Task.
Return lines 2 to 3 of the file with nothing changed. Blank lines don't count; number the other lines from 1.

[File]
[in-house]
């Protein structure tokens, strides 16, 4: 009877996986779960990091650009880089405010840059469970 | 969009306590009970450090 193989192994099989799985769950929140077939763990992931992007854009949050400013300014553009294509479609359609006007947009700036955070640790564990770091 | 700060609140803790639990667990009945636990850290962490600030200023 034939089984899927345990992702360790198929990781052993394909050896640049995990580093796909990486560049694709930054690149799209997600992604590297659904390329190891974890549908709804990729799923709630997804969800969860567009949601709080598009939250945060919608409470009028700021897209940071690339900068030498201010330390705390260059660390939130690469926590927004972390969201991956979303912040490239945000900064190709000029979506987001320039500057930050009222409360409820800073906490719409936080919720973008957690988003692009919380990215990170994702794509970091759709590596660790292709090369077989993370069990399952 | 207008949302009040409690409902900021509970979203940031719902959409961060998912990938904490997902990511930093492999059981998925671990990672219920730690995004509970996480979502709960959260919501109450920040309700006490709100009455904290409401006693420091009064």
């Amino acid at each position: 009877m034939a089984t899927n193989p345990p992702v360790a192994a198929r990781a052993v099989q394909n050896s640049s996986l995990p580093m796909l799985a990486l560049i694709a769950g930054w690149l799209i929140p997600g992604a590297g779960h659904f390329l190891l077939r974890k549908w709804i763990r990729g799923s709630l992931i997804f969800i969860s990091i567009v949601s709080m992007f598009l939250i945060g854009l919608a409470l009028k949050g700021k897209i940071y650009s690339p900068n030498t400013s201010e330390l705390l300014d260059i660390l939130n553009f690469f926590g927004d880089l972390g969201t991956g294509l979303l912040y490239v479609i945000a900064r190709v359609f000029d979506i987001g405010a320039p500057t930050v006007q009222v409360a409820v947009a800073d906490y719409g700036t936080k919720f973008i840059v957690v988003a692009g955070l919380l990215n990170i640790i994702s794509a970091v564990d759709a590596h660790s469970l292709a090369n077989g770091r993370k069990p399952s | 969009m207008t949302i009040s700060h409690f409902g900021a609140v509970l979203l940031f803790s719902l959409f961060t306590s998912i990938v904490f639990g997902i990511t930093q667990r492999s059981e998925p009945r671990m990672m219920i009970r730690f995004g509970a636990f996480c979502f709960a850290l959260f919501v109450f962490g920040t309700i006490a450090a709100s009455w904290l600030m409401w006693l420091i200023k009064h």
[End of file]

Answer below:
């Protein structure tokens, strides 16, 4: 009877996986779960990091650009880089405010840059469970 | 969009306590009970450090 193989192994099989799985769950929140077939763990992931992007854009949050400013300014553009294509479609359609006007947009700036955070640790564990770091 | 700060609140803790639990667990009945636990850290962490600030200023 034939089984899927345990992702360790198929990781052993394909050896640049995990580093796909990486560049694709930054690149799209997600992604590297659904390329190891974890549908709804990729799923709630997804969800969860567009949601709080598009939250945060919608409470009028700021897209940071690339900068030498201010330390705390260059660390939130690469926590927004972390969201991956979303912040490239945000900064190709000029979506987001320039500057930050009222409360409820800073906490719409936080919720973008957690988003692009919380990215990170994702794509970091759709590596660790292709090369077989993370069990399952 | 207008949302009040409690409902900021509970979203940031719902959409961060998912990938904490997902990511930093492999059981998925671990990672219920730690995004509970996480979502709960959260919501109450920040309700006490709100009455904290409401006693420091009064």
């Amino acid at each position: 009877m034939a089984t899927n193989p345990p992702v360790a192994a198929r990781a052993v099989q394909n050896s640049s996986l995990p580093m796909l799985a990486l560049i694709a769950g930054w690149l799209i929140p997600g992604a590297g779960h659904f390329l190891l077939r974890k549908w709804i763990r990729g799923s709630l992931i997804f969800i969860s990091i567009v949601s709080m992007f598009l939250i945060g854009l919608a409470l009028k949050g700021k897209i940071y650009s690339p900068n030498t400013s201010e330390l705390l300014d260059i660390l939130n553009f690469f926590g927004d880089l972390g969201t991956g294509l979303l912040y490239v479609i945000a900064r190709v359609f000029d979506i987001g405010a320039p500057t930050v006007q009222v409360a409820v947009a800073d906490y719409g700036t936080k919720f973008i840059v957690v988003a692009g955070l919380l990215n990170i640790i994702s794509a970091v564990d759709a590596h660790s469970l292709a090369n077989g770091r993370k069990p399952s | 969009m207008t949302i009040s700060h409690f409902g900021a609140v509970l979203l940031f803790s719902l959409f961060t306590s998912i990938v904490f639990g997902i990511t930093q667990r492999s059981e998925p009945r671990m990672m219920i009970r730690f995004g509970a636990f996480c979502f709960a850290l959260f919501v109450f962490g920040t309700i006490a450090a709100s009455w904290l600030m409401w006693l420091i200023k009064h």